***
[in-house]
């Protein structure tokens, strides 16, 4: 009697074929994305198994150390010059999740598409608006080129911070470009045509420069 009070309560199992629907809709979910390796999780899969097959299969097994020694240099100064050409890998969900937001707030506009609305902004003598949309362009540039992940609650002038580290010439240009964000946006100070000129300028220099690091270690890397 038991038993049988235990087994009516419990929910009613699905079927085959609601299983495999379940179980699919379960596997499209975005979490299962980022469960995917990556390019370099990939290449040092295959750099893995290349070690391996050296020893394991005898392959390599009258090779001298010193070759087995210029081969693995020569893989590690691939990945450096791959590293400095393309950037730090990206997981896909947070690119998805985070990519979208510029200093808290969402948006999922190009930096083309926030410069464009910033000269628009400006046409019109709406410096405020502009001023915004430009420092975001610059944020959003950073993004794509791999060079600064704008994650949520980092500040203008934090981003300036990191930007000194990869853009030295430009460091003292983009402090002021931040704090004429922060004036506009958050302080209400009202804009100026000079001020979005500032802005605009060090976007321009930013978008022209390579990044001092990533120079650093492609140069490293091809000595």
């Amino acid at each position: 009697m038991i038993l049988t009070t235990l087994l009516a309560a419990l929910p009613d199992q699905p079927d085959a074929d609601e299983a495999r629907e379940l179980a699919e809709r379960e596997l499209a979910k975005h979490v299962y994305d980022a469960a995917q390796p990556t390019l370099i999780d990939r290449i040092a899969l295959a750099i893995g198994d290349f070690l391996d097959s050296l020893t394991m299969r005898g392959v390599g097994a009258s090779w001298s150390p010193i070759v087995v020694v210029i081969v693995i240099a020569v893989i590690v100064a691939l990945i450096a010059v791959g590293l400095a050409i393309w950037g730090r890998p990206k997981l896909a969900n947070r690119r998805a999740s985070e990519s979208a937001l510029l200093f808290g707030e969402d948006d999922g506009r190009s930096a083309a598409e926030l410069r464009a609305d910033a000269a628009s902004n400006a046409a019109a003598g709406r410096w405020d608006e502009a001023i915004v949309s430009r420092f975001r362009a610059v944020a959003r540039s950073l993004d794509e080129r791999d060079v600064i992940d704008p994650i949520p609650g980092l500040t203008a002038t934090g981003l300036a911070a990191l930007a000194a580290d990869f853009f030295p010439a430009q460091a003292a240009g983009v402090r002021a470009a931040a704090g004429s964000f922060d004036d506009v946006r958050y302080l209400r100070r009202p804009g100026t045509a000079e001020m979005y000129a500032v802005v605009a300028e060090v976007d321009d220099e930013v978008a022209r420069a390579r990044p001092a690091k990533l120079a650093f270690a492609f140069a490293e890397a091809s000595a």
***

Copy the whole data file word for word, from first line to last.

[in-house]
């Protein structure tokens, strides 16, 4: 009697074929994305198994150390010059999740598409608006080129911070470009045509420069 009070309560199992629907809709979910390796999780899969097959299969097994020694240099100064050409890998969900937001707030506009609305902004003598949309362009540039992940609650002038580290010439240009964000946006100070000129300028220099690091270690890397 038991038993049988235990087994009516419990929910009613699905079927085959609601299983495999379940179980699919379960596997499209975005979490299962980022469960995917990556390019370099990939290449040092295959750099893995290349070690391996050296020893394991005898392959390599009258090779001298010193070759087995210029081969693995020569893989590690691939990945450096791959590293400095393309950037730090990206997981896909947070690119998805985070990519979208510029200093808290969402948006999922190009930096083309926030410069464009910033000269628009400006046409019109709406410096405020502009001023915004430009420092975001610059944020959003950073993004794509791999060079600064704008994650949520980092500040203008934090981003300036990191930007000194990869853009030295430009460091003292983009402090002021931040704090004429922060004036506009958050302080209400009202804009100026000079001020979005500032802005605009060090976007321009930013978008022209390579990044001092990533120079650093492609140069490293091809000595």
């Amino acid at each position: 009697m038991i038993l049988t009070t235990l087994l009516a309560a419990l929910p009613d199992q699905p079927d085959a074929d609601e299983a495999r629907e379940l179980a699919e809709r379960e596997l499209a979910k975005h979490v299962y994305d980022a469960a995917q390796p990556t390019l370099i999780d990939r290449i040092a899969l295959a750099i893995g198994d290349f070690l391996d097959s050296l020893t394991m299969r005898g392959v390599g097994a009258s090779w001298s150390p010193i070759v087995v020694v210029i081969v693995i240099a020569v893989i590690v100064a691939l990945i450096a010059v791959g590293l400095a050409i393309w950037g730090r890998p990206k997981l896909a969900n947070r690119r998805a999740s985070e990519s979208a937001l510029l200093f808290g707030e969402d948006d999922g506009r190009s930096a083309a598409e926030l410069r464009a609305d910033a000269a628009s902004n400006a046409a019109a003598g709406r410096w405020d608006e502009a001023i915004v949309s430009r420092f975001r362009a610059v944020a959003r540039s950073l993004d794509e080129r791999d060079v600064i992940d704008p994650i949520p609650g980092l500040t203008a002038t934090g981003l300036a911070a990191l930007a000194a580290d990869f853009f030295p010439a430009q460091a003292a240009g983009v402090r002021a470009a931040a704090g004429s964000f922060d004036d506009v946006r958050y302080l209400r100070r009202p804009g100026t045509a000079e001020m979005y000129a500032v802005v605009a300028e060090v976007d321009d220099e930013v978008a022209r420069a390579r990044p001092a690091k990533l120079a650093f270690a492609f140069a490293e890397a091809s000595a």